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Oklahoma just became the first state to pass an “anti-red flag” bill, bucking the national trend that gives police emergency powers to temporarily confiscate firearms from people who might hurt themselves or others.
On Tuesday, Republican Gov. Kevin Stitt signed Senate Bill 1081, which prohibits counties or cities in Oklahoma from passing local “red flag” ordinances. The legislation sailed through the Senate Judiciary Committee on Friday with an 8-2 vote and was the last piece of legislation that lawmakers voted on before they adjourned.
Critics of Senate Bill 1081 have said that GOP legislators are catering to “gun extremists” at a time when the risk of gun violence, like domestic violence or gun suicide, is especially high due to the national anxiety around the pandemic.
"But rather than take steps to meet these risks, lawmakers quietly passed a policy intended to score points with extremists opposed to life-saving extreme risk laws,” Kay Malan, a volunteer with Oklahoma’s chapter of Moms Demand Action for Gun Sense in America told The Oklahoman.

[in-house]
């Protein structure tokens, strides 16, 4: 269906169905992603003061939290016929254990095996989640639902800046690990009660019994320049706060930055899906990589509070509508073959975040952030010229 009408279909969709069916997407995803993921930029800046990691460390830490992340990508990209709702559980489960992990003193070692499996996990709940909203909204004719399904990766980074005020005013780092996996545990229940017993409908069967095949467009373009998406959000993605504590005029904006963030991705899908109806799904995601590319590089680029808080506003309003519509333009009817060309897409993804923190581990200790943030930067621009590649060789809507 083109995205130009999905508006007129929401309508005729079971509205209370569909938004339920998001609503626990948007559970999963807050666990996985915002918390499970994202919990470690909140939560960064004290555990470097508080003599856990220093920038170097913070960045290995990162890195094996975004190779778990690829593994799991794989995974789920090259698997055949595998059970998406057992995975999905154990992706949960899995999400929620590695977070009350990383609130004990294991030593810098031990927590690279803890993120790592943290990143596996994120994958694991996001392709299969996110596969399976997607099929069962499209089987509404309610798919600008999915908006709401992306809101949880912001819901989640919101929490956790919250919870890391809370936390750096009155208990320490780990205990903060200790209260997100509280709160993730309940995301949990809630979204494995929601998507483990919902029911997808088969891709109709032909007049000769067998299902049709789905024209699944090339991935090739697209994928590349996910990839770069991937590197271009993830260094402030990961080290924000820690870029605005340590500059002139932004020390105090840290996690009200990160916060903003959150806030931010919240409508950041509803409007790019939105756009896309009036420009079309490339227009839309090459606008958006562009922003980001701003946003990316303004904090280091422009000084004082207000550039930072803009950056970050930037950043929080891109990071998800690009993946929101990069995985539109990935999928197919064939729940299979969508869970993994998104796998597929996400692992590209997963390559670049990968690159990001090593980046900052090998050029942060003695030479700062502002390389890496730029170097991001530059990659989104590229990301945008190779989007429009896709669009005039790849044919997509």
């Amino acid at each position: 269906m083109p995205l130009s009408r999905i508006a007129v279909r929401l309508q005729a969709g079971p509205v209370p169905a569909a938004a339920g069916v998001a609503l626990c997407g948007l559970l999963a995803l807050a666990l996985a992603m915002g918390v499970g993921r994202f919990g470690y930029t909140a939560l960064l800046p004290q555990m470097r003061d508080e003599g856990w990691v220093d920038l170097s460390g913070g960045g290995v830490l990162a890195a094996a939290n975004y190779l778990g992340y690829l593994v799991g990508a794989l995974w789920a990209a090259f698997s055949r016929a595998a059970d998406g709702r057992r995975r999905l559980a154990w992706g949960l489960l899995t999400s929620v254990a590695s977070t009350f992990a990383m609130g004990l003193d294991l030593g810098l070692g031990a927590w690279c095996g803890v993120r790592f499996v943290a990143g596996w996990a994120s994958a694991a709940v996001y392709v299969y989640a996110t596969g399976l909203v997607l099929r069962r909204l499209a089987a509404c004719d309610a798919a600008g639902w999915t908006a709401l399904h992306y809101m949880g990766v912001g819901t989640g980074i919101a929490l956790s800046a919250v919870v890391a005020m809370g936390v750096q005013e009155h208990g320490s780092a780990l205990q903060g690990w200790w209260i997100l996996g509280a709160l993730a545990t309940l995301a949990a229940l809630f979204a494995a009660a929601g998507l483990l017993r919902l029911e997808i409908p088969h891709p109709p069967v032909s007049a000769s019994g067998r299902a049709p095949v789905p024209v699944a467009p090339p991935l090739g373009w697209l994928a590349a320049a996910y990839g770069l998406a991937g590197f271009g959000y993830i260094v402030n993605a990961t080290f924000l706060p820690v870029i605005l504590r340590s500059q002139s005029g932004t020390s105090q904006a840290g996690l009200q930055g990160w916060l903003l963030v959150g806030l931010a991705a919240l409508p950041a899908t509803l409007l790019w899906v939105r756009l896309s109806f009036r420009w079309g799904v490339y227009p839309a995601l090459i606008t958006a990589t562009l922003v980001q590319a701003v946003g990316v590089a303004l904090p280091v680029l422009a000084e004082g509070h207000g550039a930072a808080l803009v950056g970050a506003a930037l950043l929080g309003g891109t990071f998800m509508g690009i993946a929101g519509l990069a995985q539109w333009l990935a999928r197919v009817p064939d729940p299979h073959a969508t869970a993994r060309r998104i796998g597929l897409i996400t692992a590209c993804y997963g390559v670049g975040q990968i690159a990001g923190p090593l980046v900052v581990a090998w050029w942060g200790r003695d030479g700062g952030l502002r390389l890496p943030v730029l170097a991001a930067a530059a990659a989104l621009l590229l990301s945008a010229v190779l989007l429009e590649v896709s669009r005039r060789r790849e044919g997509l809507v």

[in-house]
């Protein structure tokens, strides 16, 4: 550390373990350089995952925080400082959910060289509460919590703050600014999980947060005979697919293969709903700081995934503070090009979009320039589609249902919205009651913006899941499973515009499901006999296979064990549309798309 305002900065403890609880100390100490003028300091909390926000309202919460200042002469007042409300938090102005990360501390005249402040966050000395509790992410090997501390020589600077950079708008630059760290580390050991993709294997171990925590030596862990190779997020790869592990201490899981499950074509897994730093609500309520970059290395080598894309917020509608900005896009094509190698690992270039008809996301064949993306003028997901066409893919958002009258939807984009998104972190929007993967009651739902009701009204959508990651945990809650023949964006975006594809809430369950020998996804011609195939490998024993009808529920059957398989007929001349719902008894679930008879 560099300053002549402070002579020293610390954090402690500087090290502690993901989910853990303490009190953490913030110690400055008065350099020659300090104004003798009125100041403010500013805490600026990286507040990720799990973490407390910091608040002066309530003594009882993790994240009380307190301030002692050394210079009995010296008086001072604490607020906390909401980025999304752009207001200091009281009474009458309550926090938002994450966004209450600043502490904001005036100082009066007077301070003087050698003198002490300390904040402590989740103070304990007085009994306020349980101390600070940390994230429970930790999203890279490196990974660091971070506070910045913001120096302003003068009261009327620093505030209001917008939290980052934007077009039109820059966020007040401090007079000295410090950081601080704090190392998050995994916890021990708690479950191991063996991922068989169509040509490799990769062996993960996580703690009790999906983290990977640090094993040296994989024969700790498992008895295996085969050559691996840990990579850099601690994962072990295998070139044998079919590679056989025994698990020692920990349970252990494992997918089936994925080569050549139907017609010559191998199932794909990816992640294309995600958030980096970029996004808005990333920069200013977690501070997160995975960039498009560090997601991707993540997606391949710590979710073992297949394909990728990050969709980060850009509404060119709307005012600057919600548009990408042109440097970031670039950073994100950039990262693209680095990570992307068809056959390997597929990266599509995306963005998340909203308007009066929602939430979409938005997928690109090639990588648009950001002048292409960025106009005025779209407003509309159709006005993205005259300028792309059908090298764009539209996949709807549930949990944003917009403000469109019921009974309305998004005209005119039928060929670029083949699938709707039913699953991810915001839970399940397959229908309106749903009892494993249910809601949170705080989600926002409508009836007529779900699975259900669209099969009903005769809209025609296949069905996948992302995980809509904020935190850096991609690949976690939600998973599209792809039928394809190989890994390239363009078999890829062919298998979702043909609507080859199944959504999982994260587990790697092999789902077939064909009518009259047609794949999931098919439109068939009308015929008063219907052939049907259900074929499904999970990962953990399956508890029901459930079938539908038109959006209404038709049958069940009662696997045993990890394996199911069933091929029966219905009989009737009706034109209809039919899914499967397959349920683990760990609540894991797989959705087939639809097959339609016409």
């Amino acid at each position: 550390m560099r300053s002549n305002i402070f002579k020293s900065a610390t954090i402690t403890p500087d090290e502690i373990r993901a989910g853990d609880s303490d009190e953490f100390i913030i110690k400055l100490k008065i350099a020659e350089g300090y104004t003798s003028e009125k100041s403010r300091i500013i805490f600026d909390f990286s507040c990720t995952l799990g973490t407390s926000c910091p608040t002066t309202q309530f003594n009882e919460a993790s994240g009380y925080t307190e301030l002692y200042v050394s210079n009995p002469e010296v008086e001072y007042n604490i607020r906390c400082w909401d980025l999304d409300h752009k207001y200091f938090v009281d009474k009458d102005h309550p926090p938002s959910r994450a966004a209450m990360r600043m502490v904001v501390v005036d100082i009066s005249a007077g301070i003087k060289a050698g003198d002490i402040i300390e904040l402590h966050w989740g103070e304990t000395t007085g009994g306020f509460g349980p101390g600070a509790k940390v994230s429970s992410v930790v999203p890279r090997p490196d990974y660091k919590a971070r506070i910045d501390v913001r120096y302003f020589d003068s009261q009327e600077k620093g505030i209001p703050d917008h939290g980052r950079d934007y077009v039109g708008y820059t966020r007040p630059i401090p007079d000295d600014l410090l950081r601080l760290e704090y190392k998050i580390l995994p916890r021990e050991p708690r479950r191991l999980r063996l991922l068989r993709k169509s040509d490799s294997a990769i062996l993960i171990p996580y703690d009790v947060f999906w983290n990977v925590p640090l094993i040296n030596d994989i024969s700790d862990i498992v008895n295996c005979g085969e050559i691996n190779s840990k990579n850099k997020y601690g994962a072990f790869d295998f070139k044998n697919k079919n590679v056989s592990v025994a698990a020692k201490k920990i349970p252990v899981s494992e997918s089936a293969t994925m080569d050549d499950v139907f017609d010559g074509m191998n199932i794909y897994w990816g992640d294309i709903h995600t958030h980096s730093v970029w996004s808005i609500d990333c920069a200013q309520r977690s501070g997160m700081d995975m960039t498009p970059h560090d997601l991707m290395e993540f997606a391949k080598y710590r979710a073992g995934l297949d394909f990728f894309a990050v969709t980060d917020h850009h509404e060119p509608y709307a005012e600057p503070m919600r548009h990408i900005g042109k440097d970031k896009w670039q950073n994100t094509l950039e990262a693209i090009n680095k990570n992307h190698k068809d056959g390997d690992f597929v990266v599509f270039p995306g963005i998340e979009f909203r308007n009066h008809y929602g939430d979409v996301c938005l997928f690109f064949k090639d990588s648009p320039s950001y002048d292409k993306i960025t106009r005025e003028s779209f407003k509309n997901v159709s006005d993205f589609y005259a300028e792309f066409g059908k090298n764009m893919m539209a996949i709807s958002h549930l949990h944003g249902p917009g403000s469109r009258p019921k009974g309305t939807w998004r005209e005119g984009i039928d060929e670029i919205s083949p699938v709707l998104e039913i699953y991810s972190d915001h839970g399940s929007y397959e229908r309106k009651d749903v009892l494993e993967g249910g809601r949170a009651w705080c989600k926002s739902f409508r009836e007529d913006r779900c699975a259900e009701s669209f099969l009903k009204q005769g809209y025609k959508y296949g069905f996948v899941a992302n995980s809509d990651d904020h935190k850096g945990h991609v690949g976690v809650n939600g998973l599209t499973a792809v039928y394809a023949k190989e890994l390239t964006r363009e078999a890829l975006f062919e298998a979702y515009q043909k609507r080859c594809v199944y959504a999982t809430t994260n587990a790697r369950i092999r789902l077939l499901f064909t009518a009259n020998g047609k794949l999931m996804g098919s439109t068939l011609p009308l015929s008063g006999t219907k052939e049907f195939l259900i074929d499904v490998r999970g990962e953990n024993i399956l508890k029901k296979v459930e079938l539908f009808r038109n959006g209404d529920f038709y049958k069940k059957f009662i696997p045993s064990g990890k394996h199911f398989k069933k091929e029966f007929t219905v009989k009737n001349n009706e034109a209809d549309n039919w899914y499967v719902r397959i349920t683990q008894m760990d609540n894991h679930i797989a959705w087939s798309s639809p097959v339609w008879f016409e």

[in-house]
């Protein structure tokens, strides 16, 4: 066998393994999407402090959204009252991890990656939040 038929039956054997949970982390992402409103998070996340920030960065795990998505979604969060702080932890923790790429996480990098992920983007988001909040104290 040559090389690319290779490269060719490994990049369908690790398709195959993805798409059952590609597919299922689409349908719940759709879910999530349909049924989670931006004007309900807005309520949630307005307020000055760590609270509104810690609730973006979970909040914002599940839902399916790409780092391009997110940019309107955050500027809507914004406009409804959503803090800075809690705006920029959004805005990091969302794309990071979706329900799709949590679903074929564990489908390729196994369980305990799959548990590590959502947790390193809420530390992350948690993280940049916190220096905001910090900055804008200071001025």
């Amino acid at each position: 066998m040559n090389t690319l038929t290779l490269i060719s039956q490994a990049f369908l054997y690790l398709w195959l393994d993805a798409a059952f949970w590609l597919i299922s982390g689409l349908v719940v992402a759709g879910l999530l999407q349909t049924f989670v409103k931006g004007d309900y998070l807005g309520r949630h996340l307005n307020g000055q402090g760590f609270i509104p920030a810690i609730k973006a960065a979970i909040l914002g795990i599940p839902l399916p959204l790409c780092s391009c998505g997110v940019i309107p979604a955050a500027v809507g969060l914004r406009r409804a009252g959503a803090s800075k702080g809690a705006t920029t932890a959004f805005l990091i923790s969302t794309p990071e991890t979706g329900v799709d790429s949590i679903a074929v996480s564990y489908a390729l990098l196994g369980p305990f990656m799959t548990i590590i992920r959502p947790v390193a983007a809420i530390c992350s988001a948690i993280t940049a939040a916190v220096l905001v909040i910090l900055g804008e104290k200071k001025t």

Nineteen states currently have a red flag law on the books, and 14 of those were passed just in the last two years. The trend was galvanized by the Parkland school shooting in February 2018 that left 17 dead.
The shooting was carried out by a disturbed former student, who law enforcement said demonstrated many “red flags” in the years prior to the massacre. Local police knew that the shooter had guns but had no legal process by which they could take them away. The so-called “red flag laws” were meant to remedy that. Advocates of the law say it can also be used to take guns away from people who might be suicidal, or in some domestic violence situations.
After Parkland, red flag laws initially received broad bipartisan support, even some early support from the NRA. But as the battle for gun rights after the Parkland shooting heated up, the NRA backtracked.
Since then, red flag laws have become an intensely polarizing issue and even accelerated the “second amendment sanctuary movement,” which pushes for local sheriffs to have the authority to decide which gun laws to enforce and which to ignore. At least 12 states now have counties that have declared themselves “gun sanctuaries.”
Cover: Gun advocates attend a rally at the state Capitol to mark the start of a new law that allows most adults in Oklahoma to carry a firearm in public without a background check or training, Friday, Nov. 1, 2019, in Oklahoma City. (AP Photo/Sue Ogrocki)